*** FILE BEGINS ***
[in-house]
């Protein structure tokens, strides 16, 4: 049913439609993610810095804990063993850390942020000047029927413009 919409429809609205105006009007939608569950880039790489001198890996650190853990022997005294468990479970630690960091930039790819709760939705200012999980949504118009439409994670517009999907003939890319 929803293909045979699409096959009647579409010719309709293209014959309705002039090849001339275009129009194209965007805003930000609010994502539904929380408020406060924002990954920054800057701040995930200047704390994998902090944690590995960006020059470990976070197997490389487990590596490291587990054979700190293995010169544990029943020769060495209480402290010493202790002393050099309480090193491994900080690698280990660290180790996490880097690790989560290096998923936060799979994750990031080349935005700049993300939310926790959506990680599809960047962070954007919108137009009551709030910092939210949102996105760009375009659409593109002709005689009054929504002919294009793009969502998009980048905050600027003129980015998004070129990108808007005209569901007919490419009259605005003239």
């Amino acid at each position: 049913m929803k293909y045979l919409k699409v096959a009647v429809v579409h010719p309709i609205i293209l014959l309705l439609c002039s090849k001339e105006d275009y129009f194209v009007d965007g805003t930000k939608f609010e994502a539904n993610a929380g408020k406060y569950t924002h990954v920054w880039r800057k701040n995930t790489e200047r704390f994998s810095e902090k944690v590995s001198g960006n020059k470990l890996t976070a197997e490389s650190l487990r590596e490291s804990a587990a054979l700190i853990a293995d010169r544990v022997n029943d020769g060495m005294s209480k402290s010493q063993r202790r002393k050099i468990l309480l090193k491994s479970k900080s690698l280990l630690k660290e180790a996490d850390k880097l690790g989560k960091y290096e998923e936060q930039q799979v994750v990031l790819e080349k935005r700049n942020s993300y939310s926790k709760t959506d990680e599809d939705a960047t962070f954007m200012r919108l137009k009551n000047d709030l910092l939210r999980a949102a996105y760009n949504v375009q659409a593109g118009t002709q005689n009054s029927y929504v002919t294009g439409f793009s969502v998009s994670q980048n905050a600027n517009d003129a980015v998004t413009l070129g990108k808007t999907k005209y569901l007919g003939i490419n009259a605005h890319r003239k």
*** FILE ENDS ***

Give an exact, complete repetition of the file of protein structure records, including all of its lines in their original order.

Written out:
[in-house]
């Protein structure tokens, strides 16, 4: 049913439609993610810095804990063993850390942020000047029927413009 919409429809609205105006009007939608569950880039790489001198890996650190853990022997005294468990479970630690960091930039790819709760939705200012999980949504118009439409994670517009999907003939890319 929803293909045979699409096959009647579409010719309709293209014959309705002039090849001339275009129009194209965007805003930000609010994502539904929380408020406060924002990954920054800057701040995930200047704390994998902090944690590995960006020059470990976070197997490389487990590596490291587990054979700190293995010169544990029943020769060495209480402290010493202790002393050099309480090193491994900080690698280990660290180790996490880097690790989560290096998923936060799979994750990031080349935005700049993300939310926790959506990680599809960047962070954007919108137009009551709030910092939210949102996105760009375009659409593109002709005689009054929504002919294009793009969502998009980048905050600027003129980015998004070129990108808007005209569901007919490419009259605005003239």
């Amino acid at each position: 049913m929803k293909y045979l919409k699409v096959a009647v429809v579409h010719p309709i609205i293209l014959l309705l439609c002039s090849k001339e105006d275009y129009f194209v009007d965007g805003t930000k939608f609010e994502a539904n993610a929380g408020k406060y569950t924002h990954v920054w880039r800057k701040n995930t790489e200047r704390f994998s810095e902090k944690v590995s001198g960006n020059k470990l890996t976070a197997e490389s650190l487990r590596e490291s804990a587990a054979l700190i853990a293995d010169r544990v022997n029943d020769g060495m005294s209480k402290s010493q063993r202790r002393k050099i468990l309480l090193k491994s479970k900080s690698l280990l630690k660290e180790a996490d850390k880097l690790g989560k960091y290096e998923e936060q930039q799979v994750v990031l790819e080349k935005r700049n942020s993300y939310s926790k709760t959506d990680e599809d939705a960047t962070f954007m200012r919108l137009k009551n000047d709030l910092l939210r999980a949102a996105y760009n949504v375009q659409a593109g118009t002709q005689n009054s029927y929504v002919t294009g439409f793009s969502v998009s994670q980048n905050a600027n517009d003129a980015v998004t413009l070129g990108k808007t999907k005209y569901l007919g003939i490419n009259a605005h890319r003239k």